It doesn't help that often >80% of my taxable income is received in December.
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Old 02-12-2013, 11:26 PM   #25
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No, my dividends are not paying out to my savings account during the year. They stay accumulating as cash in the portfolio until the end of the year. That may not have been clear from my original post (and I will correct it). Then at the end of the year, I know how much my portfolio grew (or shrank) including the dividends, and I calculate the withdrawal amount based on the total portfolio value at the end of the year.
Do you only rebalance once a year or based on rebalancing bands? If the latter, does the increase in cash in your portfolio due to dividends ever cause you to rebalance your portfolio during the year?

I don't track cash in my AA at this point (still accumulating), but I can see where it might be helpful to track a percentage in cash once in the withdrawal phase.
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Old 02-13-2013, 07:21 AM   #26
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Do you only rebalance once a year or based on rebalancing bands? If the latter, does the increase in cash in your portfolio due to dividends ever cause you to rebalance your portfolio during the year?

I don't track cash in my AA at this point (still accumulating), but I can see where it might be helpful to track a percentage in cash once in the withdrawal phase.
I rebalance based on rebalancing bands, but it's rare that they get triggered since I also do a rebalance at the same time I take my withdrawal. End of year mutual fund distributions usually have my AA out of balance by Jan.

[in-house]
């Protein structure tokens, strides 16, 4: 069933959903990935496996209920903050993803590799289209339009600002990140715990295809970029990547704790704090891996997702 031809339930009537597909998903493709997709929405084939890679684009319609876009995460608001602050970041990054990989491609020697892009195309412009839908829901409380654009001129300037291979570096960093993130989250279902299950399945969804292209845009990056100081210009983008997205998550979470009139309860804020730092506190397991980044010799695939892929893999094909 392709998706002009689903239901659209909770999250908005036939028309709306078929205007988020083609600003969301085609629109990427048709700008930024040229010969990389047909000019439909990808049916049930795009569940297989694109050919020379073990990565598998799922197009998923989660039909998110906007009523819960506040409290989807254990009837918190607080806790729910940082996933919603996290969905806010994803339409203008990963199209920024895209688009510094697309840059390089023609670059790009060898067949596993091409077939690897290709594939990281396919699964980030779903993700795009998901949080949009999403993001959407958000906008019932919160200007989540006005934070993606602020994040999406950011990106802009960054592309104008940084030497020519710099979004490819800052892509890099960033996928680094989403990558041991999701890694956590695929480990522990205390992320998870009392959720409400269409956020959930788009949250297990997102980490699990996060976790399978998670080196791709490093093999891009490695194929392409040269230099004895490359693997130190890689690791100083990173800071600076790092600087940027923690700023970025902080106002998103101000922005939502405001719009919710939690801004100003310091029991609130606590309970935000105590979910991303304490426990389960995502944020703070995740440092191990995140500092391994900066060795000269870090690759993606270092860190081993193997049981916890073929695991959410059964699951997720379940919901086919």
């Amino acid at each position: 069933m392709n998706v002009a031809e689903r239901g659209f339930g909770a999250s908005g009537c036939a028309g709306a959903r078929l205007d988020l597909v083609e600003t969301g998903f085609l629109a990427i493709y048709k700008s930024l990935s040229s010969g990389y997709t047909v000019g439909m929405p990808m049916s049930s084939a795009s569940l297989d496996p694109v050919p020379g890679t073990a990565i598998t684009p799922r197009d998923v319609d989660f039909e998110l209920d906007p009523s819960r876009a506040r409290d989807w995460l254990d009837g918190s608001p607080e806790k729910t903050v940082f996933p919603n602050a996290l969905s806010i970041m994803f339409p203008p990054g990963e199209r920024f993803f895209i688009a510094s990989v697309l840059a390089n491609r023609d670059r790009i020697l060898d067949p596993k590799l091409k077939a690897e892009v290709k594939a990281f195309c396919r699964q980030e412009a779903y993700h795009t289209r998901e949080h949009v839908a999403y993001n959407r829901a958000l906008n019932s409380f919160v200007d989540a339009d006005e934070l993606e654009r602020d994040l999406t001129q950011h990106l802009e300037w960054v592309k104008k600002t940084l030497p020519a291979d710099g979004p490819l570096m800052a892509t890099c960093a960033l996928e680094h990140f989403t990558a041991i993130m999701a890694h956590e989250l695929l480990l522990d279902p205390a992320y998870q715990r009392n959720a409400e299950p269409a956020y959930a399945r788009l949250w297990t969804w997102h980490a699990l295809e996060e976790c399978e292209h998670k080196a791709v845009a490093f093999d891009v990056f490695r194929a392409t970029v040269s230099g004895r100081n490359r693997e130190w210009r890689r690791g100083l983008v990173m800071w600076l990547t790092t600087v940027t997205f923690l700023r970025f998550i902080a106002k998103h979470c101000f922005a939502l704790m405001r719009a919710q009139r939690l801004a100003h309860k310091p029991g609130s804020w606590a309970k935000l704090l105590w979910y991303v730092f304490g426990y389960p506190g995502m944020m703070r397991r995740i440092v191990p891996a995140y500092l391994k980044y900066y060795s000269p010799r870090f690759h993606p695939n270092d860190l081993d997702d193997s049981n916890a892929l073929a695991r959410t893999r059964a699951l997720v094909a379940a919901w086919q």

No, I don't count my accumulating cash from distributions in my rebalance equation so that doesn't trigger a rebalance. This is for the simple reason that most (if not all) of it will be withdrawn, and it doesn't make sense to reinvest it and then turn around and sell assets (incurring more taxes) to meet the annual withdrawal. I receive >80% of my distributions in Dec anyway, so Jan is close enough to do the withdrawal and rebalance.

But if we were to have a big market event during the year, it might trigger rebalancing, even ignoring the accumulated cash from distributions.

BTW I keep 5% in cash already as part of my retirement portfolio AA.
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Old 02-13-2013, 08:31 AM   #27
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I take full amount of expenses out each year and park in tax exempt money market. Move monthly expense amount to checking account 1st of each month. All dividends, cap gains etc over the course of the year are taken in cash and go into money market. I then use those proceeds to fund the next year's expenses and/or to affect rebalancing.
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Old 02-13-2013, 08:52 AM   #28
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Most of my investment income comes from monthly dividends from a bond fund account. That dividend goes to my local bank's checking account from which my bills are paid. I have two other (much smaller) bond funds whose dividends get reinvested, along with a stock fund whose quarterly dividends get reinvested. All cap gain distributions, including those from the big bond fund, get reinvested.

Because some of my bills are not monthly, especially the larger ones such as auto insurance, estimated income taxes, and health insurance, I have to carefully plan my budget so that I have enough of a surplus from previous months to cover the larger, infrequent bills (which are often due the same month) But despite that, I still have some small surpluses from the big bond fund's dividend so that I can reinvest it back into the fund.